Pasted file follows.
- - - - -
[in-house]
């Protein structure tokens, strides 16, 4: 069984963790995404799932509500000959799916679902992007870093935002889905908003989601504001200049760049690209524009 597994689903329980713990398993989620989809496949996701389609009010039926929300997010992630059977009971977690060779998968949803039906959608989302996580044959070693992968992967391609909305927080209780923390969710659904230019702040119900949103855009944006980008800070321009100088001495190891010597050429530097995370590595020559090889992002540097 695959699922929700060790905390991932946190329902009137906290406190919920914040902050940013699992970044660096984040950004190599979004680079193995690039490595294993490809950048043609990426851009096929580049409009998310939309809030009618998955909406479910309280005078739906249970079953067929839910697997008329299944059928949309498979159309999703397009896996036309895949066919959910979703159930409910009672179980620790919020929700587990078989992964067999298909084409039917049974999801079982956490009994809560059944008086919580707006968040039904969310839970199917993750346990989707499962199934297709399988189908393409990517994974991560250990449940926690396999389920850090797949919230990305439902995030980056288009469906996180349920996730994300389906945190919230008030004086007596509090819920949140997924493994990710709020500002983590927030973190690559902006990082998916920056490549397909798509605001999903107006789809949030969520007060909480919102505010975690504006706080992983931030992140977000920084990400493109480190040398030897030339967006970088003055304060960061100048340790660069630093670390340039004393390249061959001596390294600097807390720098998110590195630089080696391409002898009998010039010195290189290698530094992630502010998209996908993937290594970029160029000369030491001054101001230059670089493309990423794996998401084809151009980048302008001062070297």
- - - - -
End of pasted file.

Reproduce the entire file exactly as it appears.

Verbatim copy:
[in-house]
């Protein structure tokens, strides 16, 4: 069984963790995404799932509500000959799916679902992007870093935002889905908003989601504001200049760049690209524009 597994689903329980713990398993989620989809496949996701389609009010039926929300997010992630059977009971977690060779998968949803039906959608989302996580044959070693992968992967391609909305927080209780923390969710659904230019702040119900949103855009944006980008800070321009100088001495190891010597050429530097995370590595020559090889992002540097 695959699922929700060790905390991932946190329902009137906290406190919920914040902050940013699992970044660096984040950004190599979004680079193995690039490595294993490809950048043609990426851009096929580049409009998310939309809030009618998955909406479910309280005078739906249970079953067929839910697997008329299944059928949309498979159309999703397009896996036309895949066919959910979703159930409910009672179980620790919020929700587990078989992964067999298909084409039917049974999801079982956490009994809560059944008086919580707006968040039904969310839970199917993750346990989707499962199934297709399988189908393409990517994974991560250990449940926690396999389920850090797949919230990305439902995030980056288009469906996180349920996730994300389906945190919230008030004086007596509090819920949140997924493994990710709020500002983590927030973190690559902006990082998916920056490549397909798509605001999903107006789809949030969520007060909480919102505010975690504006706080992983931030992140977000920084990400493109480190040398030897030339967006970088003055304060960061100048340790660069630093670390340039004393390249061959001596390294600097807390720098998110590195630089080696391409002898009998010039010195290189290698530094992630502010998209996908993937290594970029160029000369030491001054101001230059670089493309990423794996998401084809151009980048302008001062070297």